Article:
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Take steps to help curb child’s tantrums

Published 11:32am Saturday, February 8, 2014

by Abbie Long

Question: My niece is out of control. For example, my sister-in-law and I were out shopping and my niece was running all over the place. When my sister-in-law told her to stop, she kept it up. My sister-in-law never said anything else to her and continued to ignore her. She knew if she tried again my niece would start screaming, crying and throwing a tantrum. Why does my sister-in-law continue to give into the tantrums? I know if she didn’t my niece would act better. What can I do?

Answer: Imagine standing on a stage behind a tightly closed red curtain. You take a deep breath and prepare for the reaction you are about to receive. It could be favorable or not. As the curtain begins to move, the sound of an enthusiastic applause begins to erupt. Once the curtain is no longer obstructing your view and your eyes have had a chance to adjust to the bright lights that have been revealed, you discern a large crowd of clapping hands. All of them, mine included, are giving you a standing ovation for having associated the cause of your niece’s tantrums with your sister-in-law’s behavior and not with an inherent issue within your niece. Before proceeding consider the following.

There are two types of temper tantrums, natural and unnatural. Have you ever wanted to get an item off a shelf that you can’t quite reach and there is no broom handle, ladder, salesperson or box available to assist in your efforts, so you go to the courtesy desk for help, but it is closed for the day? The frustration you feel from not being able to accomplish your desired task is the motivation behind a child’s natural type of temper tantrum. This type of tantrum is most prevalent in children between the ages of one and three when there is an overwhelming amount of things in this big world that their small bodies will not yet allow them to do.

Unlike a natural form of temper tantrum, an unnatural temper tantrum does not result from a child’s inability to accomplish a desired task, but rather from a refusal she receives when trying to have her way. Once a child receives positive results by employing this method, her behavior in question is reinforced and will continue to prevail. This positive reinforcement is often the result of either parental neglect or lack the parental knowledge.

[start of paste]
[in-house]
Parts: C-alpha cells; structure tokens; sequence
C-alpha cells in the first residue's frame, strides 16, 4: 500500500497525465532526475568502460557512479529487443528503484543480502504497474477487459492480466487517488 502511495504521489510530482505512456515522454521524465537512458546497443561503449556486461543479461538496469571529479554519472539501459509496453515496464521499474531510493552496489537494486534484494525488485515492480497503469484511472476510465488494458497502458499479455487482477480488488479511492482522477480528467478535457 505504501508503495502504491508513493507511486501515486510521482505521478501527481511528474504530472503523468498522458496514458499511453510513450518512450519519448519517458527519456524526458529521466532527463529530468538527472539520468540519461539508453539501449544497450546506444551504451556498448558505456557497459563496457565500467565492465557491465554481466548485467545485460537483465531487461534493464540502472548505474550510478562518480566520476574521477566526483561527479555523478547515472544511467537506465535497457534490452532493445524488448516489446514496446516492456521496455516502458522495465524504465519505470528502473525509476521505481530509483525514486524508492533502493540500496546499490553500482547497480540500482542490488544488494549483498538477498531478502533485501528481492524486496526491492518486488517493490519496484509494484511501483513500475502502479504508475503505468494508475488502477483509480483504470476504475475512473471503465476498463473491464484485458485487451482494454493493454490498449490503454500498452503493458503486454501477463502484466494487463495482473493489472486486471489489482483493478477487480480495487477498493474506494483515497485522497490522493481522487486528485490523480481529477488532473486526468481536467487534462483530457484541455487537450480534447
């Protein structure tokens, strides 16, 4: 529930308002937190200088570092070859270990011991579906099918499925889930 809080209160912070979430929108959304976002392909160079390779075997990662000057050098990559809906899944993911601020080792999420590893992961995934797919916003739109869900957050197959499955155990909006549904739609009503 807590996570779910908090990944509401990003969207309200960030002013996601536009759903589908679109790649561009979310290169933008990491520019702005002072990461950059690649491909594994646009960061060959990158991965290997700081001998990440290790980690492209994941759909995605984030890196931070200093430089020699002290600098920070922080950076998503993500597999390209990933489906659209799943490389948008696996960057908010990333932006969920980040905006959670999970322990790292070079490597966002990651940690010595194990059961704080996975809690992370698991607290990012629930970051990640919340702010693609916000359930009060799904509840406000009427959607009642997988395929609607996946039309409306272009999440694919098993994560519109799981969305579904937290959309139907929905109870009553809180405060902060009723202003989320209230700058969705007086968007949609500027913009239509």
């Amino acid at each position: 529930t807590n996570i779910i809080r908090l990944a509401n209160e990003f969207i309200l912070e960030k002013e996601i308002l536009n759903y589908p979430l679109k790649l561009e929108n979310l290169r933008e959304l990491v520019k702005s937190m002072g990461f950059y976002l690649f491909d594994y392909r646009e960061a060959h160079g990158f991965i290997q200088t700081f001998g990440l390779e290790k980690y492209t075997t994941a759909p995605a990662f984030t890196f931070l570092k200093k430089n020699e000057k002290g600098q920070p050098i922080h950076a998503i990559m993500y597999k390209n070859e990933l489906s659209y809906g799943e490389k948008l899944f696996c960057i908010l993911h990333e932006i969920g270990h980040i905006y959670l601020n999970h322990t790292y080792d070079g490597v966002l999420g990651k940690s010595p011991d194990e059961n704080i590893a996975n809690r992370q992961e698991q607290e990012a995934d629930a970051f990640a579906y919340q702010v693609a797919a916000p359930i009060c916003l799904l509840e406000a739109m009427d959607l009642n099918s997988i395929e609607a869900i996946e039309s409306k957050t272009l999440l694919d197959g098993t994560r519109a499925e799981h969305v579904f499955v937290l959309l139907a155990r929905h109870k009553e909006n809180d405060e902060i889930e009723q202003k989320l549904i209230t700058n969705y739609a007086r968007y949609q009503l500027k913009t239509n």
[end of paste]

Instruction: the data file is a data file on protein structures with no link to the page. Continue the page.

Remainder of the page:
The description you have provided of your niece and her mother’s behaviors contains elements indicative of unnatural tantrums in combination with either parental neglect or lack of parental knowledge. Consider the following to help you determine which of these possible driving factors are behind the wheel of your sister-in-law’s parental journey.

Is your sister-in-law constantly stressed and over-burdened by life and its responsibilities? If so she is more than likely too physically and mentally exhausted to see past her current situation and does not have the energy to consistently enforce behavioral limits and consequences on your niece. At the appropriate time, reach out to your sister-in-law. Show concern for her heavy load; yet stress to her the difficulty you fear your niece will encounter in her future relationships and with figures in authority as a result of short-term difficulties clouding long-term vision.

If you do not believe your sister-in-law’s actions display the characteristics of parental neglect, she more than likely lacks the parental knowledge she needs to deal with your niece’s misbehavior. At the appropriate time, reach out to your sister-in-law. Suggest working with her to develop a behavioral plan for your niece. This pro-active plan should include behaviors that will and will not be ignored, corrected, or punished. Emphasize to her the success and effectiveness of this plan depends on consistent adherence to it from everyone involved.

Although your realm of non-parental responsibility and influence with regard to your niece’s behavior may be limited, your realm of loving-aunt responsibility and influence to her is not. The following are a few tips to help accept this responsibility, to be that positive influence, and to continue the applause you so well deserve. Never give an empty threat; your niece will lose respect for your position of authority. Never let your niece interrupt you; doing so reinforces her already established belief that she is the center of the universe. Never ask your niece what she wants unless prefaced with pre-established choices; the more you ask her the more you are telling her she is in control, not you. Finally, never worry about disappointing your niece or your sister-in-law; you are doing what you think is best for them both.

The final attendee approaches and climbs the steps of the stage, shakes your hand, and recedes back into the darkness. As you prepare to leave, you notice an unrecognizable figure emerging from a distant shadow and walking toward the light. Eventually an outstretched hand and then a familiar face are revealed. They both belong to your niece and both hold something for you: her face a smile, and her hand a rose with a hand-written note reading “Thank you.”

ABBIE LONG is a Franklin native and advice columnist for The Tidewater News. Submit your questions to askabbie@tidewaternews.com

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